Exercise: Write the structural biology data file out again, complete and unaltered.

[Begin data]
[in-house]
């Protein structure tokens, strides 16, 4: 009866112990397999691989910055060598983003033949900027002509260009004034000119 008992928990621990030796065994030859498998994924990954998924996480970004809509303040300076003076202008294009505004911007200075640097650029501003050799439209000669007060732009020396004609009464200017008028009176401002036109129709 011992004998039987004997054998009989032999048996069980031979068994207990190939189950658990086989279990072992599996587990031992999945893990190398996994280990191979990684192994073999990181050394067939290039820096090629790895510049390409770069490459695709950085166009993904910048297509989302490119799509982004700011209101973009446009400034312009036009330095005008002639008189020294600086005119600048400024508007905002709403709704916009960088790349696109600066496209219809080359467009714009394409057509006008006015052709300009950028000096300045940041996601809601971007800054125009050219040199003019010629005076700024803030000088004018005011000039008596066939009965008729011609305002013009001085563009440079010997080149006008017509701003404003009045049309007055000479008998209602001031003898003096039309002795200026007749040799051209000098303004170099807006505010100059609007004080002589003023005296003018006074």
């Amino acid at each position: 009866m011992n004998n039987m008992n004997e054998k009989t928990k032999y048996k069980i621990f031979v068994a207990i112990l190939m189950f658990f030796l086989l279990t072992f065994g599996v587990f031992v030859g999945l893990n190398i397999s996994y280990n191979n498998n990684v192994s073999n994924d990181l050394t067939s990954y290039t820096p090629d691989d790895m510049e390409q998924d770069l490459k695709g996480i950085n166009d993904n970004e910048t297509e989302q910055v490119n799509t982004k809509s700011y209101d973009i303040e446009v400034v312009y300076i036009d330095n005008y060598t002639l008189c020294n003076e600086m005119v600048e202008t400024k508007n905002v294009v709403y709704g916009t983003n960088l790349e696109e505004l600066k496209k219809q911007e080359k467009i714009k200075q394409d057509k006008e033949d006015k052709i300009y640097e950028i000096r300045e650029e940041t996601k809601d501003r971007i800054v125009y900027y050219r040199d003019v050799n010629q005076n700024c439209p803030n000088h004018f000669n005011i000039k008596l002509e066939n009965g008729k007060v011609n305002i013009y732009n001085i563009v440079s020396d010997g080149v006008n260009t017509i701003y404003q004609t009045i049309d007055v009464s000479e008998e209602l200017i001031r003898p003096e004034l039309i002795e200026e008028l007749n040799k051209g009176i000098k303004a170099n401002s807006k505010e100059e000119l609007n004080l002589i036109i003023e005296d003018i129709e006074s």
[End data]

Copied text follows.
[in-house]
């Protein structure tokens, strides 16, 4: 009866112990397999691989910055060598983003033949900027002509260009004034000119 008992928990621990030796065994030859498998994924990954998924996480970004809509303040300076003076202008294009505004911007200075640097650029501003050799439209000669007060732009020396004609009464200017008028009176401002036109129709 011992004998039987004997054998009989032999048996069980031979068994207990190939189950658990086989279990072992599996587990031992999945893990190398996994280990191979990684192994073999990181050394067939290039820096090629790895510049390409770069490459695709950085166009993904910048297509989302490119799509982004700011209101973009446009400034312009036009330095005008002639008189020294600086005119600048400024508007905002709403709704916009960088790349696109600066496209219809080359467009714009394409057509006008006015052709300009950028000096300045940041996601809601971007800054125009050219040199003019010629005076700024803030000088004018005011000039008596066939009965008729011609305002013009001085563009440079010997080149006008017509701003404003009045049309007055000479008998209602001031003898003096039309002795200026007749040799051209000098303004170099807006505010100059609007004080002589003023005296003018006074």
């Amino acid at each position: 009866m011992n004998n039987m008992n004997e054998k009989t928990k032999y048996k069980i621990f031979v068994a207990i112990l190939m189950f658990f030796l086989l279990t072992f065994g599996v587990f031992v030859g999945l893990n190398i397999s996994y280990n191979n498998n990684v192994s073999n994924d990181l050394t067939s990954y290039t820096p090629d691989d790895m510049e390409q998924d770069l490459k695709g996480i950085n166009d993904n970004e910048t297509e989302q910055v490119n799509t982004k809509s700011y209101d973009i303040e446009v400034v312009y300076i036009d330095n005008y060598t002639l008189c020294n003076e600086m005119v600048e202008t400024k508007n905002v294009v709403y709704g916009t983003n960088l790349e696109e505004l600066k496209k219809q911007e080359k467009i714009k200075q394409d057509k006008e033949d006015k052709i300009y640097e950028i000096r300045e650029e940041t996601k809601d501003r971007i800054v125009y900027y050219r040199d003019v050799n010629q005076n700024c439209p803030n000088h004018f000669n005011i000039k008596l002509e066939n009965g008729k007060v011609n305002i013009y732009n001085i563009v440079s020396d010997g080149v006008n260009t017509i701003y404003q004609t009045i049309d007055v009464s000479e008998e209602l200017i001031r003898p003096e004034l039309i002795e200026e008028l007749n040799k051209g009176i000098k303004a170099n401002s807006k505010e100059e000119l609007n004080l002589i036109i003023e005296d003018i129709e006074s």